Build a Basement Golf Course (Jun, 1950)
By Allan Carpenter
POPULARITY of miniature golf has brought the game right into the basement in the form of a knockdown course that can be picked up and stored away almost as easily as you would a game of croquet. It’s an exciting game the whole family can enjoy the year roundâ€”from the youngsters on up to the avid golfer who will find it good practice in keeping his putting eye keen. Standard putters and irons are used and scoring is done as in real golf, penalties being counted as strokes. As for space, most basements, especially those with compact heating units, will accommodate the “concentrated” nine-hole course pictured in the illustration above, but, where there’s only a minimum of space, a lot of fun can be had from a much smaller course. As each green is complete in itself and lightweight, the course can be quickly set up. Most of the greens are fairly shallow to permit stacking them in little space when not in use. Where yard area is sufficient to permit an outdoor course, a suggested layout for an 18-hole one is given in the plan view on page 197. Construction of nine additional greens is given to supplement the nine shown above.
The various greens detailed can be adapted to almost any size layout. While the ones shown have been purposely kept small, the fairways being only 24 in. wide, they can be made larger, if space permits, and made even more tricky. In laying out your course, remember to place the greens in numerical order, keeping the tee of the following green adjacent to the hole of the preceding green. The last hole, whether it is No. 9 or 18 of the course, should be located so that the player is brought back to the starting point. It is good, too, to place the greens so that the first and last holes are near the basement stairway. In designing your own special greens, don’t make a hole-in-one shot impossible. Rather, design and locate the hazard in such a manner that the ball can be banked into the cup. The plan view for the 18-hole course shows by dotted lines how it is possible to make each hole in only one shot. Figs. 1 to 18 inclusive detail the construction of all 18 greens. Old carpeting tacked to the edges of the framework is perhaps the best material to use for the turf. The basement floor is much too smooth for accurate control of the ball. Jute padding and coco matting also can be used. For an outdoor course, sawdust is recommended for the playing surface, Fig. 19. This is spread over a dirt fill to produce a layer about 1 in. deep when the sawdust has been dampened and rolled smooth. Commercial courses generally use a concrete base topped with sawdust. If desired, the sawdust can be colored green to look like turf by dyeing it with water-soluble dyes. Shallow can lids are used for cups and Fig. 20 shows how these are set flush with the rug pile in holes cut in the carpet. Adhesive tape applied across the underside keeps the cups from falling out when the greens are moved. A small square of carpet with a numeral painted in the center is glued to . each green to serve as a tee. A can-cover marker attached to the far end of the green identifies each hole.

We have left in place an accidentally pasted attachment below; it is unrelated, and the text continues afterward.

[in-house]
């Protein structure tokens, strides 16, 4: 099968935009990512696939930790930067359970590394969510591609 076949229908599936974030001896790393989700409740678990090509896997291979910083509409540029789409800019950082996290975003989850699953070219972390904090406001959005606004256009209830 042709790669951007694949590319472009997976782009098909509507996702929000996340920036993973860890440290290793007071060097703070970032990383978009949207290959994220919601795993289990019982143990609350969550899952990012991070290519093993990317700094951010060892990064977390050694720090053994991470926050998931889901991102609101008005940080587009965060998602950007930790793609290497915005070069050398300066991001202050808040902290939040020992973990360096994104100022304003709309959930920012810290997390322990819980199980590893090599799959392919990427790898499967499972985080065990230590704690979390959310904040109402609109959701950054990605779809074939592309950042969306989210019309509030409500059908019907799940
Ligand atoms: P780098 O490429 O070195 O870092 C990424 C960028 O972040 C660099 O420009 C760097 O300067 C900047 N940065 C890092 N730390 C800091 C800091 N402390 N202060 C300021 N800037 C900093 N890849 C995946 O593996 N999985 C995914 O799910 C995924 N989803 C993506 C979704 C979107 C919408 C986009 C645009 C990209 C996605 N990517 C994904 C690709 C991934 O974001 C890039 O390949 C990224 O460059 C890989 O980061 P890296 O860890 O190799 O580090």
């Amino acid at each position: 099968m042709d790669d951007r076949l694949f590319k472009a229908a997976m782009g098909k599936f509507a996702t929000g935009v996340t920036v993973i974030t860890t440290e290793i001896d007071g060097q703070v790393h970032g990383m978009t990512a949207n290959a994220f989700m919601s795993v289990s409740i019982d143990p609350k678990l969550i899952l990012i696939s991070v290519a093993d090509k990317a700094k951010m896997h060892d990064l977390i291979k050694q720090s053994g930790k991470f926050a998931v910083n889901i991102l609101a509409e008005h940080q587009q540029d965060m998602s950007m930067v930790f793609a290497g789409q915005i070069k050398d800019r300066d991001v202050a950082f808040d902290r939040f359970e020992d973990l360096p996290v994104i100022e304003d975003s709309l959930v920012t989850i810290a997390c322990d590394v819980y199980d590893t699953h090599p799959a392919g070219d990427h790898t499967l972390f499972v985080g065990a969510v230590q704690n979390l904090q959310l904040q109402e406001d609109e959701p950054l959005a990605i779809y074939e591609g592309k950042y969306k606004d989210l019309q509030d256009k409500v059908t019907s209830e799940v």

Green No. 1 features a hazard of curved sheet metal to lift the ball over a sand trap. In green No. 2, an inclined fairway carries- the ball over a small bridge. If it misses the bridge, the ball -falls into a shallow pan of water, with the player being penalized one stroke for lifting it out. The lower end of the pipe which guides the ball to the cup should be in direct line with the cup to permit a hole-in-one shot. The mountain, green No. 3, has the cup placed in the center of a mound of plaster of paris. The hazard at green No. 4 consists of a plywood panel critically balanced so that the weight of the ball in rolling over it causes the panel to tilt forward toward the cup. In the case of an outdoor course, the hill in green No. 5 can be formed from a mound of dirt, but in-doors it is made from sheet metal or linoleum which is bowed and placed across the center of the fairway. An alternate hazard is provided at this hole in the form of a hurdle which is a board set vertically over which the ball must be lifted. For this shot an iron is provided and left at the hole after play is completed. The maze at green No. 6 is formed from strips of 1/2 x 1-1/2-in. wood which are tacked in place to the carpeting from the underside.